An African Muslim woman wearing an hijab. RNS photo by Fredrick Nzwili​

An African Muslim woman wearing a hijab. RNS photo by Fredrick Nzwili​


This image is available for Web and print publication. For questions, contact Sally Morrow.

(RNS) In northern Nigeria, mounting fears of militant female suicide bombers have raised calls to ban the hijab, or the veil that covers the head, chest and, in some cases, the entire body.

Last week, four women believed to be members of the Islamic militant group Boko Haram carried out attacks in Kano, a city in northern Nigeria. Men belonging to the group have taken to wearing the hijab, too, according to reports.

On July 27, a female suicide bomber detonated a bomb outside a Roman Catholic church in Kano, killing four people and injuring 70. Around the same time, security agencies arrested two girls aged 10 and 18 with explosive belts under their hijabs.

“We have this worrying situation where the bombers are turning out to be girls dressed in the hijab,” Roman Catholic Bishop John Niyiring of Kano said.

Banning the hijab is crucial to curbing the trend, said Emmanuel Akubor, a historian at Obafemi Awolowo University in Ile-Ife in western Nigeria.

“The best thing for now is to place a temporary ban on hijab, not for religious, but security reasons,” he told News Agency of Nigeria.

But Niyiring said he thinks such a ban would be resisted.

Muslims are opposed to the ban, saying it will not curb insecurity, while the Nigeria Bar Association says women have a right to the covering, meant to convey a sense of modesty.

At the same time, attacks by female suicide bombers are fueling speculation that Boko Haram may have turned the 200 schoolgirls it abducted in April into deadly killers. That speculation is so far unfounded.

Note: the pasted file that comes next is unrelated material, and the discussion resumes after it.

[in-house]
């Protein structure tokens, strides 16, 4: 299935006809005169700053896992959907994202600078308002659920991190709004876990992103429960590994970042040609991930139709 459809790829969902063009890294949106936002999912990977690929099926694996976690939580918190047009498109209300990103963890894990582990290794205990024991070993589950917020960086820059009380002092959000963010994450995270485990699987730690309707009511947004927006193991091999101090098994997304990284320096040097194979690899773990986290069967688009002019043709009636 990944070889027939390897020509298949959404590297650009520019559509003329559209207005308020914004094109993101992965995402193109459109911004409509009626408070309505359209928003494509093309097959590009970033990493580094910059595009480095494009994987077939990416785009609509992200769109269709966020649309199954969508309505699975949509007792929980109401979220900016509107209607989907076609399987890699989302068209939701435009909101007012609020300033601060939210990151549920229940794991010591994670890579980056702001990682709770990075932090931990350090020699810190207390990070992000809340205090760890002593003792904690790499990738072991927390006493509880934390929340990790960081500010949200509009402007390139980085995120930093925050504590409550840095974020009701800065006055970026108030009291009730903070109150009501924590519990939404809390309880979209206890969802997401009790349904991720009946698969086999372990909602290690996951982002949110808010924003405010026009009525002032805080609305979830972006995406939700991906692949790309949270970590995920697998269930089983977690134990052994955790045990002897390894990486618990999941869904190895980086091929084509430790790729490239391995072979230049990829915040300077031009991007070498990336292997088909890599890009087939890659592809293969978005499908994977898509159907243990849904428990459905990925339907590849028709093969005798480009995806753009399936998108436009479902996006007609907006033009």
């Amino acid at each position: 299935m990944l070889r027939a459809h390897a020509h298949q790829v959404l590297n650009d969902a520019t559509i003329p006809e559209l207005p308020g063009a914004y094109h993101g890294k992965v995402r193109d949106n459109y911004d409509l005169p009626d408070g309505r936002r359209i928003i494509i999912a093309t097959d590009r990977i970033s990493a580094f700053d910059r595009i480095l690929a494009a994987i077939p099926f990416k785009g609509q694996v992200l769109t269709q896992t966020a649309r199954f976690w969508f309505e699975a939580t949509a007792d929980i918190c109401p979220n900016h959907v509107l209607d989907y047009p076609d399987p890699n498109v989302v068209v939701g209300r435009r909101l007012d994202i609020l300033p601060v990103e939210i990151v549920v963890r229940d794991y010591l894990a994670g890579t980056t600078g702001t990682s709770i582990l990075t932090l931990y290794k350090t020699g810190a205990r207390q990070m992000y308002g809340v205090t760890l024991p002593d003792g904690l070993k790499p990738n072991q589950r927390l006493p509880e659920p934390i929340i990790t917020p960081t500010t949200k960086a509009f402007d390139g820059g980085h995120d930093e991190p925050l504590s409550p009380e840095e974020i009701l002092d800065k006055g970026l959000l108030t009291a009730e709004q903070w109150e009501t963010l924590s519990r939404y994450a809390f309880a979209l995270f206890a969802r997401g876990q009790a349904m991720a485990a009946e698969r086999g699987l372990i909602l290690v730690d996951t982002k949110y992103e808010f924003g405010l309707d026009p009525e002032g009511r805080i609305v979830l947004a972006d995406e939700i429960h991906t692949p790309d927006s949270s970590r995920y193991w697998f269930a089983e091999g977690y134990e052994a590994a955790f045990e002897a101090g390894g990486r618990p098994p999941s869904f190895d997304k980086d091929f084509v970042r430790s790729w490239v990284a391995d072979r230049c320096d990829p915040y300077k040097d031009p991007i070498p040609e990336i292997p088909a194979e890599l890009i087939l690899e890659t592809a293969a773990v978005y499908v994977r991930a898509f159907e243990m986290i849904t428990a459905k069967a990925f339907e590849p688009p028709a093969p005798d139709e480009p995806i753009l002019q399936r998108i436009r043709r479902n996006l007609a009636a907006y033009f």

YS/MG END NZWILI

Categories: Beliefs

Tags: , , , , , ,

Fredrick Nzwili

Fredrick Nzwili

Fredrick Nzwili is a journalist based in Nairobi, Kenya. For more than 15 years, he has written about religion, politics, peace and conflict, development, security, environment and wildlife. His articles have appeared in international media organizations among others; The Tablet, The Christian Science Monitor, The National Geographic and Kenyan local newspapers; The Standard and the People Daily.

5 Comments

  1. What a mess!! It’s so very obvious that God’s kingdom or heavenly government (Daniel 2:44) will soon need to intervene in man’s affairs before we kill each other off the planet!!

    Fortunately, all the wicked one will soon no longer be with us (Psalm 37:10,11) and only meek ones will enjoy the blessings of rule by that heavenly government (Isaiah 11:1-9; Revelation 21:1-4)….. :-D

  2. Crazy people – there is not a single problem in this world that is not caused by “too many people”. Nobody would be killing anybody if there was only 500 million people in the world, or less.

  1. Comment marked as low quality by the editors. Show comment

Leave a Reply

Your email address will not be published. Required fields are marked *

Comments with many links may be automatically held for moderation.